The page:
The Vigiles Amicae is a roleplaying guild in Everquest 2, on the Freeport and Antonia Bayle Servers.

Friday, May 9, 2014

Survey of Norrathian History: The Age of Refuge

(( Technically, a portrait of Rokovon:
but seems like it might make a good frontispiece. ))

Survey of Norrathian History
A Neutral Account, Written for the Beginning Student 


Archivist Threadcutter


The Age of Refuge: The First of Our Own Ages


In the early days of the Age of the Shattering, the seas were riotous with tempest and thick with hungry drakes. No ship dared go more than half a day from the shore, and in those shallows lay the wreckage of the rent lands. As many fishing boats snarled on the ruins of lost towers as they did on reefs and rocks.

What survived of Qeynos was besieged by gnolls, and rabid, starving wildlings, and their own unquiet dead. The lawless and unlettered moved among them, smuggling contraband into the city, and stealing goods and people from it. Trade was chancy at best: every merchant that would make the attempt overland hired mercenary guards to defend them, for the Queen's armies were stretched thin already holding the city alone.

Freeport fared little better: the city's farms became a desert, and the orcs lay siege to the walls. They toppled the outer walls, and the city struggled to feed itself, caught between the unceasing waves of the orcs, the predations of unwashed bandits, and the ravenous unbound dead. The Overlord opened Citizenship to any soul who would swear to the city's defense, and created a new class of Overseers to rebuild the armies.

Between the riven contents of Karan and D'Lere, lies the Sea of Refuge. Though in the early days after the shattering it was fraught with tempests, they were shorter and less fierce than in the other seas. The sea claimed no few ships, but some of the souls, the sea gave back. Thousands washed ashore the islands and the mainlands, bereft of home and memory.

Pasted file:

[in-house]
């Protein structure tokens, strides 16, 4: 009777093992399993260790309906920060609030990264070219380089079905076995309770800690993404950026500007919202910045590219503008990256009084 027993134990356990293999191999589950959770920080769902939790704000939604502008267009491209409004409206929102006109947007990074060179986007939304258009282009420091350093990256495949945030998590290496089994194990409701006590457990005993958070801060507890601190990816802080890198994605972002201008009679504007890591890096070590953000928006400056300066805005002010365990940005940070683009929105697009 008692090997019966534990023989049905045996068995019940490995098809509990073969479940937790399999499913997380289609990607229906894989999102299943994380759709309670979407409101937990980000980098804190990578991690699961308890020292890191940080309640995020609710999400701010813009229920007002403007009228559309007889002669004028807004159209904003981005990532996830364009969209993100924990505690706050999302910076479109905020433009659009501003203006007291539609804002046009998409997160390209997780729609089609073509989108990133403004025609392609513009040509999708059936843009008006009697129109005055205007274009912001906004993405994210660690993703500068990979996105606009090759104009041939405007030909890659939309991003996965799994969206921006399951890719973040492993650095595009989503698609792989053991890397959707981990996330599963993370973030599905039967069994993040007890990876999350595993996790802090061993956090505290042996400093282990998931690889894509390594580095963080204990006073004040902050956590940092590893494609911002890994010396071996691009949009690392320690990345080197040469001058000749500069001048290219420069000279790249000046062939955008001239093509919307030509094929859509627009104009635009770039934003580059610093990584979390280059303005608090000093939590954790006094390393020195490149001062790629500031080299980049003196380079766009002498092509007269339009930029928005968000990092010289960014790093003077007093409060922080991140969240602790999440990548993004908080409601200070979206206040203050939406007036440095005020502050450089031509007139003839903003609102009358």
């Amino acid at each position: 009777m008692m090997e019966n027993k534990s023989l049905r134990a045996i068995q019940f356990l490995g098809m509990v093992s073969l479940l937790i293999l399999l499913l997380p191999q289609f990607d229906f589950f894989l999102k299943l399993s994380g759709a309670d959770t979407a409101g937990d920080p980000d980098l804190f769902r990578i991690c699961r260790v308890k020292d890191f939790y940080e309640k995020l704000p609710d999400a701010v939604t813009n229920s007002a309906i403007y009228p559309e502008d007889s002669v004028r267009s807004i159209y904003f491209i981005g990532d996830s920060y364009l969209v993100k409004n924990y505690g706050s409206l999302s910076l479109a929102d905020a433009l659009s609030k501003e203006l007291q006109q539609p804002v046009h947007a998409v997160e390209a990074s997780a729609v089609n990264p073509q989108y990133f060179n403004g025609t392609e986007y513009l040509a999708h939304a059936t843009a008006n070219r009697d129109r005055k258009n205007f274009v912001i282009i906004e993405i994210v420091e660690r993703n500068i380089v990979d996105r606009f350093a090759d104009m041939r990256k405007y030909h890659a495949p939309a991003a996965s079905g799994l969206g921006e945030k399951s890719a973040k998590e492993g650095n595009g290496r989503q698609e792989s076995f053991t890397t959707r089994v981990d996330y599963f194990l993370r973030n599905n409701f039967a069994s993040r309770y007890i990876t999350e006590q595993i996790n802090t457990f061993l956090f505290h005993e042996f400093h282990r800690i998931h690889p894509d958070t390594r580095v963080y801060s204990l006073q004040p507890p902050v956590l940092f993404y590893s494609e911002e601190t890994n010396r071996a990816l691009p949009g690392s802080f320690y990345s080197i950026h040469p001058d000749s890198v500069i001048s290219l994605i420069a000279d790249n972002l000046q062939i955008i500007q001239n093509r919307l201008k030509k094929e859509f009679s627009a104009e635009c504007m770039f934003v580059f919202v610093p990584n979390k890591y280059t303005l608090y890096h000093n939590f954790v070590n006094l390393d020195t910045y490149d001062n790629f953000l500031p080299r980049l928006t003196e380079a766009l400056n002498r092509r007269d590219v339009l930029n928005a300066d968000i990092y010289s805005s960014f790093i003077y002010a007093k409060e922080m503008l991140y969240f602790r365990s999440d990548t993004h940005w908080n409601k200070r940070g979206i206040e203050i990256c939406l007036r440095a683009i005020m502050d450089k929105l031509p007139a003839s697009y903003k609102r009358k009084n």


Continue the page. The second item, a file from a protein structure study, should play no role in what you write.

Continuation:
It was in these days that the Far Seas Trading Company was established. Initially the Far Seas was beholden to and permitted within neither remaining city, but had permissions to land at the colonies of both. They built an empire on ferrying supplies to ill-provisioned colonial outposts, and selling refugees to the commanders of the same.

Representatives of the Company were posted in two places along the Coldwind coastline: by the Antonican lighthouse and the Thundering Steppes docks. Along the Tempest coast of D'Lere, the Company was in tight competition with the Blackshield for the use of the outlying harbors, and relied instead on overland caravans from the Crossroads trade outpost to the treacherous pirate port at the Naythex beachhead. The Company maintains liaisons in these places even today, though the areas are pacified - almost civilized, compared to the days of Refuge.

Even in the chaos of the time, there remained some small settlements outside the great cities, and many of the martial, arcane, or mystical orders which had an establishment in relative seclusion chose to remain there despite the danger. Many of these, of course, fell to the ongoing tremors, the depredations of wild beasts, savage races, or the unquiet dead. Those who remained often signed treaties of fealty to the nearest City, and received a detachment of the regular army to protect them. Others relied on their ability to hire passing sell-swords and explorers to defend them or fetch supply.

It is difficult to convey to the modern reader how incredibly perilous the world was in this Age. The relative peace which is now enjoyed the world over was bought at great cost by generations of blood, and legions of elite heroes. The Reader who now shelters behind the great force-shields against the attack of the Awakened may well scoff at the idea that they live in an age of peace, but the heroes of the Age of Refuge would likewise be amazed to see drakes only in small pockets of the world, and it is unlikely that even a sight of any one of today's bustling harbors would convince them that the sea-lanes are well and truly open.

In this time, the Ulteran spire network was entirely shattered, and what powers it had once drawn upon were in such flux that even had the arcanists of the day recovered some fragment of how to work upon them, they would have been unlikely to survive any attempt to touch them. It is generally agreed by historians that the nexus storms were in many cases catalysts for the storms and tremors that manifested in the physical world, and may have lent a mad sort of strength to the savage races of the day, at the cost of course, of whatever sanity they might have once possessed.